In the early days of Greece, thousands of years ago, the first forms of jewelry started with beads. They would carve simple beads into animal figures and so on. Until 15th century B.C., this was the main form of jewelry.
Around 15th Century B.C., Greeks started using gold and gemstones. Even though they were advanced in many aspects of arts and crafts, Greek designs at that age were mostly influenced by other cultures. It was first the Egypt culture that impacted Greek jewelry. With the Roman invasion, naturally, the Roman designs became the dominant.
Even though the designs were influenced by other cultures, the gold craftsmanship was second to none. In fact, gold was the single most used precious metal in Greek culture. It was used to represent wealth, social status, as well as offerings to the Gods. Gold was so important to the ancient Greeks, the gemstones were rarely used in their jewelry. There are many jewelry pieces recovered from ancient times that are pure gold. One other significant reason why gemstones were scarcely used was perhaps the fact that Greeks did not share the other cultures’ belief that the gemstones had magical powers. This is not unexpected from a culture with such great advancements in science. Statistically the theory is, the more a culture is advanced in science, the less they believe in magic/miracles.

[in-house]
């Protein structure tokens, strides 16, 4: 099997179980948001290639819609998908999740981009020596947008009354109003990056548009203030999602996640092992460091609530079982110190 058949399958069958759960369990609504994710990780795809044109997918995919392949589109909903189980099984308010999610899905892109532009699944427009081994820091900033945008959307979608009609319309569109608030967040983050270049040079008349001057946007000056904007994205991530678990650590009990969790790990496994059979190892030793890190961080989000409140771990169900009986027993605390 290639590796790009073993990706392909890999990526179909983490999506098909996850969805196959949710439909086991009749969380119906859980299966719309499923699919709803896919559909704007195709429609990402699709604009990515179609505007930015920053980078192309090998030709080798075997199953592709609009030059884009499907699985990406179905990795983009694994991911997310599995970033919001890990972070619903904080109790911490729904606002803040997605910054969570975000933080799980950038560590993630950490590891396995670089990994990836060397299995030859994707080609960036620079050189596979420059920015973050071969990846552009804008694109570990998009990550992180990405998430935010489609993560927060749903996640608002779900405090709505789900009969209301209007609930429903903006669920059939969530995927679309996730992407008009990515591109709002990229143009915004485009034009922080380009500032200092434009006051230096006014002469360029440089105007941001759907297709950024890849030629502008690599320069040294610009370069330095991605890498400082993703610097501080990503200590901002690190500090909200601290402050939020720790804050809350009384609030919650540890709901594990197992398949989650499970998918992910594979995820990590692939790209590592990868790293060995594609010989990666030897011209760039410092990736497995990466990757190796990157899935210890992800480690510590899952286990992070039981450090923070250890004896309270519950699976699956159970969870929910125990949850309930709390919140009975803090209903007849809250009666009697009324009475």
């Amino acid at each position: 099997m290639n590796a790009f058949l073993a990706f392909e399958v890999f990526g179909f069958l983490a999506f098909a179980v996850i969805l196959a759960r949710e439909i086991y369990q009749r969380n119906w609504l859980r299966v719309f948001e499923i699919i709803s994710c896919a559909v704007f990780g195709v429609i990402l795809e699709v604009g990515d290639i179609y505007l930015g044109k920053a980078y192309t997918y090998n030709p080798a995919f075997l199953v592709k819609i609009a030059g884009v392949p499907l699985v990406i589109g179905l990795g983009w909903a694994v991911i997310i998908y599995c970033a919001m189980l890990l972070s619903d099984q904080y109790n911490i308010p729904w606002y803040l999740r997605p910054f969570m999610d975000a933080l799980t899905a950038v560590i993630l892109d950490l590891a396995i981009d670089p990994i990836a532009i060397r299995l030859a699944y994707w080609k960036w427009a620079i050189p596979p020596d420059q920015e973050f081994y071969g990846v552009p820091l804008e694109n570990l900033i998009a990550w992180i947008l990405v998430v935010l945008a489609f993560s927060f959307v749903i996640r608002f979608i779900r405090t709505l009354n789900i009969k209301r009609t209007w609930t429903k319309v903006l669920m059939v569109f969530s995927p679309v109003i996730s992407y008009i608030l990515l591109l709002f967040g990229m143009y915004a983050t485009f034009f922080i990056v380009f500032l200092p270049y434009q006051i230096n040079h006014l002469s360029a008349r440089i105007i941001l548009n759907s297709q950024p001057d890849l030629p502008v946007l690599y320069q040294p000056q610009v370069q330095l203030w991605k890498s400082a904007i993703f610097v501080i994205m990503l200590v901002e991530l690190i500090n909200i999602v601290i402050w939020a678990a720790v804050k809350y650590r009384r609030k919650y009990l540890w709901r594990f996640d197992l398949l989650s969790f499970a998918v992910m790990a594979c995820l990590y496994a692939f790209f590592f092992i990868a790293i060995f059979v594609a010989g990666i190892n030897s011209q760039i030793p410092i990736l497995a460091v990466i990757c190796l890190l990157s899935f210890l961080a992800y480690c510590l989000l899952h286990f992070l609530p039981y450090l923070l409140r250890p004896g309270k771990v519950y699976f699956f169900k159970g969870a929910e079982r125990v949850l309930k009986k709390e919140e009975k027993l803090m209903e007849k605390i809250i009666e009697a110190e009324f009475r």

The ancient Greeks did not pay much attention to gemstones and they never believed in their magical powers. However, there were many instances where the physicians used different gemstones to heal patients.
As a conclusion, we can claim that, due to its geopolitical location of Greece, the Greek culture has been a bridge to bind many other cultures and sometimes was strongly influenced by them. Greek jewelry is no exception.